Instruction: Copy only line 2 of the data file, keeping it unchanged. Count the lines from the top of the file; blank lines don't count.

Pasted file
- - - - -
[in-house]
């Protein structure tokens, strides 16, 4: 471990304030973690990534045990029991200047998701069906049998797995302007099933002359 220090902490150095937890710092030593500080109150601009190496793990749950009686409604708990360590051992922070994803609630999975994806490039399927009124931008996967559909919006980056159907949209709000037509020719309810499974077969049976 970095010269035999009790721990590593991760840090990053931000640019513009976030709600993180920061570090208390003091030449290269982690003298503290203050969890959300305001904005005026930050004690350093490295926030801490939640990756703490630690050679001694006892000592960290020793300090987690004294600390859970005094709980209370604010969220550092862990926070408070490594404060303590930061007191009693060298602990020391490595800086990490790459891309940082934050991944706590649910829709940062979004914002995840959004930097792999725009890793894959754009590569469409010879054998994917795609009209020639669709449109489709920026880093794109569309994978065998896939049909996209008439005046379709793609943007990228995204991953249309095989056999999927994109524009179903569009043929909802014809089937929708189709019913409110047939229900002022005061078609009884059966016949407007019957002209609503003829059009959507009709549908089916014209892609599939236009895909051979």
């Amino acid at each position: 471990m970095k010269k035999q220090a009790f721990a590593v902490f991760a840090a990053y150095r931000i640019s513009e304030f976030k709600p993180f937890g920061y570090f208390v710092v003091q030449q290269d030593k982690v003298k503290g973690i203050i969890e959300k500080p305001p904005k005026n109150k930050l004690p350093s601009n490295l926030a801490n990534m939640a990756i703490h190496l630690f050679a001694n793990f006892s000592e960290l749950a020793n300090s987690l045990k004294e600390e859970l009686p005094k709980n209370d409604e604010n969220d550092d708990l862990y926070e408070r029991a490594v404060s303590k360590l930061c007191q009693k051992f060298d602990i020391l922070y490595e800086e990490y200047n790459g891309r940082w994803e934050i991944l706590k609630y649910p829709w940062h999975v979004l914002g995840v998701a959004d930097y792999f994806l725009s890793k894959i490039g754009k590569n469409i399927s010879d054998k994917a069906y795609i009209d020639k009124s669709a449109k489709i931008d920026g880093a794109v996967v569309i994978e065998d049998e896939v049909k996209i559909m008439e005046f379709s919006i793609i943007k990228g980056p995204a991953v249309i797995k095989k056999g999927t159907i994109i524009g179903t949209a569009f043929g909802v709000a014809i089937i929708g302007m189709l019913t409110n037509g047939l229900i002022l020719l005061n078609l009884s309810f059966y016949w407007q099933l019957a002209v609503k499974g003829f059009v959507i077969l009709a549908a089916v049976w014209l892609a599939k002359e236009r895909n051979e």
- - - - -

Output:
């Protein structure tokens, strides 16, 4: 471990304030973690990534045990029991200047998701069906049998797995302007099933002359 220090902490150095937890710092030593500080109150601009190496793990749950009686409604708990360590051992922070994803609630999975994806490039399927009124931008996967559909919006980056159907949209709000037509020719309810499974077969049976 970095010269035999009790721990590593991760840090990053931000640019513009976030709600993180920061570090208390003091030449290269982690003298503290203050969890959300305001904005005026930050004690350093490295926030801490939640990756703490630690050679001694006892000592960290020793300090987690004294600390859970005094709980209370604010969220550092862990926070408070490594404060303590930061007191009693060298602990020391490595800086990490790459891309940082934050991944706590649910829709940062979004914002995840959004930097792999725009890793894959754009590569469409010879054998994917795609009209020639669709449109489709920026880093794109569309994978065998896939049909996209008439005046379709793609943007990228995204991953249309095989056999999927994109524009179903569009043929909802014809089937929708189709019913409110047939229900002022005061078609009884059966016949407007019957002209609503003829059009959507009709549908089916014209892609599939236009895909051979």